Electoral College vote formally concludes election

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ST. PAUL, Minn. -- Tradition trumped suspense yesterday as members of the Electoral College cast the official, final votes in the 2012 presidential election, a constitutional formality on President Barack Obama's march to a second term.

The rite playing in state capitols involved party luminaries and tireless activists carrying out the will of each state's voters. The popular vote from state-to-state dictates whether Democratic or Republican electors get the honor, but the outcome wasn't in doubt. Obama had well more than the 270 votes required.

Obama was on course to get 332 votes to Republican Mitt Romney's 206, barring defectors known as "faithless electors."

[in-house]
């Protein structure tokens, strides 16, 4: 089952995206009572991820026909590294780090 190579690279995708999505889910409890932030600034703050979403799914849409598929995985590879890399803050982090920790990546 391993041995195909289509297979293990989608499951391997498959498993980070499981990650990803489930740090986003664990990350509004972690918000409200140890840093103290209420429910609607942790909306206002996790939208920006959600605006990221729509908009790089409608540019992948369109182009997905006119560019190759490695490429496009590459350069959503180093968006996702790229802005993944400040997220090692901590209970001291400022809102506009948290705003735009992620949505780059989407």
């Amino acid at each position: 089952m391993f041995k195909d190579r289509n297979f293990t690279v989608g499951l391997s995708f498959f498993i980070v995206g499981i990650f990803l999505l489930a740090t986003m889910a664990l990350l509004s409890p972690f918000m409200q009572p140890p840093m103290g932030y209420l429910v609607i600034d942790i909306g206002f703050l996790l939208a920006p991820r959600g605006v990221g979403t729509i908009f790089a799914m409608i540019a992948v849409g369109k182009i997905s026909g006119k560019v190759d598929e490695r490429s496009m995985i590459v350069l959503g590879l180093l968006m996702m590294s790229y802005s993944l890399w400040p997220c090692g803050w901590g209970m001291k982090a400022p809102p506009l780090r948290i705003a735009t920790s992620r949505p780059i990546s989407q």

California's 55 electoral votes, the largest cache in any state, helped put the Democratic president over the top by late in the afternoon. Electors also were affirming Joe Biden for another term as vice president.

"Everybody votes for president, but nobody gets a real vote except a presidential elector," said elector Mike Bohan of Oregon, which was in Obama's column.

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A bit of controversy erupted in Arizona, where a few electors voiced doubts that Obama was "properly vetted as a legitimate candidate for president" by raising debunked claims about his birth certificate.

The certified tally sheets are on their way to Washington, where Congress will officially count them on Jan. 6. Obama is to be sworn in a couple of weeks later.

The 12th Amendment directs the electors to meet and vote for president and vice president. Each state gets its equivalent in the 435-member House and the 100-member Senate. D.C. gets the other three electors. -- AP

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